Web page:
Madame Gufay's Lovelutionaries
By Norah Foster
Directed by Alan Barkean
December 12th & 13th & 19th & 20th, 2014
A new play in a new series from Actors Ensemble featuring new works. Photos
Madame Gufay's Free Speech Lovelutionaries, produced by Actor’s Ensemble of Berkeley and directed by Alan Barkan, will be performed at 8 p.m. on Dec.12-13, 19-20th, 2014 at the Live Oak Theater 1301 Shattuck Ave, in Berkeley.
We have a great cast already in rehearsals: Simone Bloch, Sarang Cho Lee, Chris Habash, Scott Alexander Ayres, Edward Kimak, Tom Westlake, Alicia Barela, Vicki Zabarte, Patrick Glenn, Martha Luehrmann, Chris Cruz, CJ Gross, Cai Shaotian, Caoi Shaotian, and Andrea Granera. And a crew all excited to make magic happen: Carmen Yu, Juliet Pfafker, Harriet Hache.
Growing up in the French provinces, Madame Gufay was fascinated by news reports of the Free Speech Movement (the FSM) which fermented on the campus of U.C. Berkeley and resonated worldwide. Now, having returned to school late in life, she has arranged to finish her last semester studying at her own personal mecca, U.C. Berkeley. Madame Gufay is a force of nature, and her wacky, goofy efforts to experience Free Speech in the present day involve most campus life: the administration and academics, the classroom, the library, Sproul Plaza demonstrations and, of course graduation.
Madame Gufay overcomes language challenges, academic arrogance, uncontrollable urges, public drunkenness, lewd and lascivious behavior, to the fulfillment of innocent wacky, goofy dreams. To be sure, Madame Gufay and her activist Lovelutionaries do care passionately about social justice and they advocate for world peace, justice, not to mention lowering tuition for public universities! Madame Gufay's character is based loosely on the famous director Jacques Tati's Mr. Hulot who also had hilarious adventures.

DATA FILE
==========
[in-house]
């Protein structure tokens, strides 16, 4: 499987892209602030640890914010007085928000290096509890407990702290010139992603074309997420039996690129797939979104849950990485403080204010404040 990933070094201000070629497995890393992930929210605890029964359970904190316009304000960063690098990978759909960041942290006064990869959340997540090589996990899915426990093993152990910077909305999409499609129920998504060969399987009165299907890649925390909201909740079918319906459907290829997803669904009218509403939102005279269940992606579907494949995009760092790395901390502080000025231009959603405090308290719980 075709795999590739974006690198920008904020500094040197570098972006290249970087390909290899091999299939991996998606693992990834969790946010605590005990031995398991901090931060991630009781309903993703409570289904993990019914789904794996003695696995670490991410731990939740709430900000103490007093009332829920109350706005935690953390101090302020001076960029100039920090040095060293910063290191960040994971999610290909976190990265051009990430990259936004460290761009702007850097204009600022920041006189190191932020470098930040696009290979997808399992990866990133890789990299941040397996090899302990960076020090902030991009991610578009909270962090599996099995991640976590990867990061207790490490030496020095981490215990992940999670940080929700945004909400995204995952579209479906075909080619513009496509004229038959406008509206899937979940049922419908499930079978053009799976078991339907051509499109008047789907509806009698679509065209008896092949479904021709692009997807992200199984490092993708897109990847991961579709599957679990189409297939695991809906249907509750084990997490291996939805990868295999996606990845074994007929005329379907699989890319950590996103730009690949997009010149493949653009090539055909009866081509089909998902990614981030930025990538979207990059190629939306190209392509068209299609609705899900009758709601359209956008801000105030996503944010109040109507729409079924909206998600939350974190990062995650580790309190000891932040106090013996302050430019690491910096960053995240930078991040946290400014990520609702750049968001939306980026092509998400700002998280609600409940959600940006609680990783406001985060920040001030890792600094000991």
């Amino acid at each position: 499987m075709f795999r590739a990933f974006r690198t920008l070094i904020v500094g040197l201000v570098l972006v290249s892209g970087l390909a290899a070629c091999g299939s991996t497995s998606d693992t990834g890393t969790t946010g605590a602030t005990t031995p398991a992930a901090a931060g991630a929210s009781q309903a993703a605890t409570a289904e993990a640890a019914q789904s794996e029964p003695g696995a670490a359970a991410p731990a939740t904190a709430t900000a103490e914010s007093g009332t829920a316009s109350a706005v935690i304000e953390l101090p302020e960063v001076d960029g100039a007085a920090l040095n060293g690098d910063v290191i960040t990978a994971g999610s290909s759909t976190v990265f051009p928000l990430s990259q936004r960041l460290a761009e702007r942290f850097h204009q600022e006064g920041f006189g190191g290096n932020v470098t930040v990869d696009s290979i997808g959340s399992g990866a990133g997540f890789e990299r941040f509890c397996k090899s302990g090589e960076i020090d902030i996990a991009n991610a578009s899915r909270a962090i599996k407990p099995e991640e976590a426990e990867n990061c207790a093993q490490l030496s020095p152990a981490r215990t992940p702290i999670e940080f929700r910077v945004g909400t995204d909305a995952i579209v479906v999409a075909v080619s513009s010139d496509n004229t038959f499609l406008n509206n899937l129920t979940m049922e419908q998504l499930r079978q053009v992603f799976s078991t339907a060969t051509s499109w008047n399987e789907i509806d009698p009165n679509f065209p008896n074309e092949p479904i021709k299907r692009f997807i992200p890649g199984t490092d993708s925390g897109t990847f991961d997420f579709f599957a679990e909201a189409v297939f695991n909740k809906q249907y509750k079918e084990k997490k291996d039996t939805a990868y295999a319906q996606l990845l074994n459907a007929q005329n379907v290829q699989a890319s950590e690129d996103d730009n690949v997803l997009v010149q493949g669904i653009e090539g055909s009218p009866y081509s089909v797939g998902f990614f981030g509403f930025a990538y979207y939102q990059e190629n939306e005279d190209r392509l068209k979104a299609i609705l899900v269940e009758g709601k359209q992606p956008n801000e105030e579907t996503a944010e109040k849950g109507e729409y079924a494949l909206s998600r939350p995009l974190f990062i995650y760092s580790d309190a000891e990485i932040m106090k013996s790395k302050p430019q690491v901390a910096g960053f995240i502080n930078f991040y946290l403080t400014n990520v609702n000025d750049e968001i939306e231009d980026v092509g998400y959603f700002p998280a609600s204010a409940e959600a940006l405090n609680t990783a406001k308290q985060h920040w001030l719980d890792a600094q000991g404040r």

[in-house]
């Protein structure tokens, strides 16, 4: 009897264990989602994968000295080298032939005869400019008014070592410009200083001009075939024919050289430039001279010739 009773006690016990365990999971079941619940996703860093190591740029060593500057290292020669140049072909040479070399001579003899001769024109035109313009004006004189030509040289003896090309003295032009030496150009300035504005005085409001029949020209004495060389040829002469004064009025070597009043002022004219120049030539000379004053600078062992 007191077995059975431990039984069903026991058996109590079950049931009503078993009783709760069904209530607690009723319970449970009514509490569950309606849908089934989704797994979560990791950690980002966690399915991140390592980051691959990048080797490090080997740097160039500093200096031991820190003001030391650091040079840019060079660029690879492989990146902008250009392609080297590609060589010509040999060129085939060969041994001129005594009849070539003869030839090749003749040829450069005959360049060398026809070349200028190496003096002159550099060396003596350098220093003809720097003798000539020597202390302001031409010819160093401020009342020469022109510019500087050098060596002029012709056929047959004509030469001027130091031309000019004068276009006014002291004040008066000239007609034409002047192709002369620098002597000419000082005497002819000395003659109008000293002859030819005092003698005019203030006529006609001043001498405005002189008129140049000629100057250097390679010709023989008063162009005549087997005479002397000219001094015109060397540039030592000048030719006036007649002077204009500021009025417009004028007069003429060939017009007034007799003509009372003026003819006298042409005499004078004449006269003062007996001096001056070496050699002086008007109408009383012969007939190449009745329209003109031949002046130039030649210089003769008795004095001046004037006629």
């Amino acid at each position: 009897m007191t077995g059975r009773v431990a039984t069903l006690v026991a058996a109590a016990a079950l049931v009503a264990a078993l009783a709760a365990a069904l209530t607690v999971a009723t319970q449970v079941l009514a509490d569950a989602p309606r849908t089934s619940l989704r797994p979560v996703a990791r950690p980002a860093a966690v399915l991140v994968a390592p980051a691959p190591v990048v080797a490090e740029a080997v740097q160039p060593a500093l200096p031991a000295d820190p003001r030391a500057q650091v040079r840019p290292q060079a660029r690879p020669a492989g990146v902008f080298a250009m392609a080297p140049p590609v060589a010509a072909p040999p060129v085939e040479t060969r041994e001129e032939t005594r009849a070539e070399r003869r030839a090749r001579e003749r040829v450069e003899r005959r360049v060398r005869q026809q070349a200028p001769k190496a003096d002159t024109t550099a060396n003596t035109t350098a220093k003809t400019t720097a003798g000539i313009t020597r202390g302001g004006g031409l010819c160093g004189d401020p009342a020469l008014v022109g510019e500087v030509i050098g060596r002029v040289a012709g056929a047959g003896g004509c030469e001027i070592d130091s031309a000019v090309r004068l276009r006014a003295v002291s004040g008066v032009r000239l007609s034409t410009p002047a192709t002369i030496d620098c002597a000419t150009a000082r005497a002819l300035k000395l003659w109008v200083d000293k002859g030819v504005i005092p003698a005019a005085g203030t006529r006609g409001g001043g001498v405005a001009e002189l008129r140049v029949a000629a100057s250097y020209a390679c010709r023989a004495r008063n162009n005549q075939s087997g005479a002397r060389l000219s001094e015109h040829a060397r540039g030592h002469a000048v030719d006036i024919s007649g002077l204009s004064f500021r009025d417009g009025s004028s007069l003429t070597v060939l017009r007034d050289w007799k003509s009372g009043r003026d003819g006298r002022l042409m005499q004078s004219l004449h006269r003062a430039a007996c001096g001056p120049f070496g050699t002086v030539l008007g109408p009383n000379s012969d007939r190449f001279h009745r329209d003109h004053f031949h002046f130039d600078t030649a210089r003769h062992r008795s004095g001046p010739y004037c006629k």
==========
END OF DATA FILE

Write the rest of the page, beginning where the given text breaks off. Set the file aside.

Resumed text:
About The Author
Norah Foster, the enticing, engaging and eager retired manager of graduate services at the UC Berkeley Library and new late blooming playwright, wrote Madame Gufay over a period of years, incorporating many events that she personally experienced, as well as plot twists that emanated directly from her vivid imagination. She began working as a volunteer at Actors Ensemble, and as an experiment on our part we produced her play originally as a workshop/staged reading. It showed enough promise (and Norah enough enthusiasm in helping to get to the next step) that we have taken it upon ourselves to produce it as a full play, performed over two weekends in December.